mmm... no, i haven't read prevost's article, so of course i'm not going to try and form an opinion on it (!) - religion and politics are two subjects from which i tend to steer scrupulously clear, though inevitably my ethical and spiritual concerns do bring me up against them, if only because these topics are of great import to others with some of the same interests as me... but in the meantime, i am not deeply familiar *either* with zorn's own philosophical take on his (or anyone else's) jewishness *or* with the various objections to it. i find his contributions to music such that i can easily live without digging into areas which don't interest me that much anyway ;-) perhaps at some point i will change my mind about all this.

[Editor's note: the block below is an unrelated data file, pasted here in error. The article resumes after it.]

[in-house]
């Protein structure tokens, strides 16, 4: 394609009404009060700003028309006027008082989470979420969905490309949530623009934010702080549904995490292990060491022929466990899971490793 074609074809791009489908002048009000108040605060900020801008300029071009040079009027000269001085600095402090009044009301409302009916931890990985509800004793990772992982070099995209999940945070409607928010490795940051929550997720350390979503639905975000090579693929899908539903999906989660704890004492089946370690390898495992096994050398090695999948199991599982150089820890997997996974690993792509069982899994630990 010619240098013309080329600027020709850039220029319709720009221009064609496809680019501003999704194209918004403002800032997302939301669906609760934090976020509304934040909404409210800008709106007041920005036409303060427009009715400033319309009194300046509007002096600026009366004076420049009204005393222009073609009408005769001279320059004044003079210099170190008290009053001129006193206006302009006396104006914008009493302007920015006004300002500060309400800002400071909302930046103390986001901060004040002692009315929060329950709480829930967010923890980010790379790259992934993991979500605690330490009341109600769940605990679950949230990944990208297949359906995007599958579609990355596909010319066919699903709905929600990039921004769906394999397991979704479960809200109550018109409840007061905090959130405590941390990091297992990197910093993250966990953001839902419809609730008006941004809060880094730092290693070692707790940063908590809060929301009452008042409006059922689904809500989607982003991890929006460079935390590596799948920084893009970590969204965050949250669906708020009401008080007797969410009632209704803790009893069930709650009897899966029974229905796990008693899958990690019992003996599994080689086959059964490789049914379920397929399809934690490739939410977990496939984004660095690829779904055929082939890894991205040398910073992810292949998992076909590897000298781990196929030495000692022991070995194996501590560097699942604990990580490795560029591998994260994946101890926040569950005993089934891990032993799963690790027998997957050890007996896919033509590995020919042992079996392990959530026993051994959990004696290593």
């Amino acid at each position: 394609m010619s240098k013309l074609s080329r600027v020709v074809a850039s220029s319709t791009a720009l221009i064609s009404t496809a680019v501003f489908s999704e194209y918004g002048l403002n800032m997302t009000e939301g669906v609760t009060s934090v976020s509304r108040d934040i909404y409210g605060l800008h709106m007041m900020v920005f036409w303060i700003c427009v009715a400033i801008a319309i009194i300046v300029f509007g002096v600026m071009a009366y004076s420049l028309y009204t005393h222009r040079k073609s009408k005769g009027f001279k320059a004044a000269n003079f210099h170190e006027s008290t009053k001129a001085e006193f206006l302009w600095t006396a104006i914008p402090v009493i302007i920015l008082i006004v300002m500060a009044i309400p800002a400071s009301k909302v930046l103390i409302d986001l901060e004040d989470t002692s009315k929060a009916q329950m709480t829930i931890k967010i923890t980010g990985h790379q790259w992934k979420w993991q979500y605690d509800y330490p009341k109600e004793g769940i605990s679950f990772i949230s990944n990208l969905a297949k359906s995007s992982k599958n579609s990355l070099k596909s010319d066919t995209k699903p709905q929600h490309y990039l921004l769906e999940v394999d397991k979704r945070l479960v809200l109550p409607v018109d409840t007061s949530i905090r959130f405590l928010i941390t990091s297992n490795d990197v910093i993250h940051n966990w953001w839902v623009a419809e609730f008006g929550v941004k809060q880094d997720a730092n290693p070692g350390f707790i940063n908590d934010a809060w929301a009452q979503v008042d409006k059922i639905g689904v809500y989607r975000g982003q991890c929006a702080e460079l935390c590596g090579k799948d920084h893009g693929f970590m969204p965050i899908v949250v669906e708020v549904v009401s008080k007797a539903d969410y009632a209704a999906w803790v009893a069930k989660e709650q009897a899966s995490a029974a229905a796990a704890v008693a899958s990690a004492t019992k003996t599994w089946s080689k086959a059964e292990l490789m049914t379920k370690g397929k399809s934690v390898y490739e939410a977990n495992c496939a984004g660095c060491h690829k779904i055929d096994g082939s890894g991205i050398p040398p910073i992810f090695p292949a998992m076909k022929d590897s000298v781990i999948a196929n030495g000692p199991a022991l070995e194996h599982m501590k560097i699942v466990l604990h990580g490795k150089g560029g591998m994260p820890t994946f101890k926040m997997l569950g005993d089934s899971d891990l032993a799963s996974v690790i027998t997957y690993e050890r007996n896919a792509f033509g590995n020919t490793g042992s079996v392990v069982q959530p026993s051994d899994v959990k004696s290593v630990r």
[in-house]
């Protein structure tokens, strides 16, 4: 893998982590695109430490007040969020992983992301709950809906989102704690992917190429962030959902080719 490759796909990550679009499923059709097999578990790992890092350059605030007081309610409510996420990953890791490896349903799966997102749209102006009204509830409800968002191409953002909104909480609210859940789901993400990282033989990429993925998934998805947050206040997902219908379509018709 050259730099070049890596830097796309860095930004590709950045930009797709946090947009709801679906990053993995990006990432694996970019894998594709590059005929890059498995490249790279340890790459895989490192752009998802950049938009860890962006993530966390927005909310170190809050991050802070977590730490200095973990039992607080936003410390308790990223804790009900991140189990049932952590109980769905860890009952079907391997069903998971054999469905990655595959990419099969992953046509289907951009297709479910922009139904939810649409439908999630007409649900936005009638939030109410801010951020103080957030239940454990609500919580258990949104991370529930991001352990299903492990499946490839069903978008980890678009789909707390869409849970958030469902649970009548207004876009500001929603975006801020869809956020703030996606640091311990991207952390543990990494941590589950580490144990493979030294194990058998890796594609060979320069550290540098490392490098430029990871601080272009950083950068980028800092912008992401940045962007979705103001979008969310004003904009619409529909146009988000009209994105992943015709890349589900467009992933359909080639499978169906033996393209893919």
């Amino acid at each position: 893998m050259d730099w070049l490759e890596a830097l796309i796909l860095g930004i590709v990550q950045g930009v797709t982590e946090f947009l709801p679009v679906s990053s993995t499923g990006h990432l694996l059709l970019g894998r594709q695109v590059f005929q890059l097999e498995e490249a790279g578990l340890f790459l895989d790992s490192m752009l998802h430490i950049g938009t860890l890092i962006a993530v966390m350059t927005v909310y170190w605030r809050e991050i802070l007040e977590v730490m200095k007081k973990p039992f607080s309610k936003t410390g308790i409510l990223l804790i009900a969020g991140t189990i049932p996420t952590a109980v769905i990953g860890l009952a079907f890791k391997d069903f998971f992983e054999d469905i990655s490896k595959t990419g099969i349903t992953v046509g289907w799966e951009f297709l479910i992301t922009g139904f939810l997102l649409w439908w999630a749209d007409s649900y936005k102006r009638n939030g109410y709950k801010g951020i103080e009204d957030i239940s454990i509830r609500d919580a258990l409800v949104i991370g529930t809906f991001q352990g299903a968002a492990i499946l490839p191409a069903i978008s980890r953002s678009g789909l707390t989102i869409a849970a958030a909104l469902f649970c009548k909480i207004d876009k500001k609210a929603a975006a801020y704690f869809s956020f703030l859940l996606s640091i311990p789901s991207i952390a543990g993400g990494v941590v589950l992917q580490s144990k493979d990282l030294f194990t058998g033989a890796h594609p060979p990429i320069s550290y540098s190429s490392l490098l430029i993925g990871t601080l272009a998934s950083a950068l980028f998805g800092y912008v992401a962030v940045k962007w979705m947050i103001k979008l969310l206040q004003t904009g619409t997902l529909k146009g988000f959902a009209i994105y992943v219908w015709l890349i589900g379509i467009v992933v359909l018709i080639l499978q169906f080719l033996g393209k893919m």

tell you what though, i don't see any prima facie evidence of linking zorn's presence in the world up to the lincoln centre, which itself is (surely) a CLEAR example of an official institution being bankrolled in order specifically to exclude and disempower the "enemy" rather than to *promote* anything whatsoever... it's not as if zorn refuses to play with gentiles, now is it? but this is a rhetorical question to mr prevost..!

D.J. Huppatz said...

Dear Centrifuge
I know I'm real late on this one but I've only just looked at the Grundy magazine and just had to reply to this one. Your Zorn piece was great, but I'm not sure why the defensive approach was necessary. Maybe there is some resistence in the "jazz" world.
I think you could add to your account Zorn's opening of a club on the Lower East Side, the Stone back in 2005, which plays improv music six nights a week - an interesting project in that each month is curated by a different musician. It's a small no nonsense space (no merchandise, no food or drink, just the music at a reasonable price). This seems another admirable community-building project that is very eclectic in its programming (depends who's curating) - like a live version of Tzadik perhaps.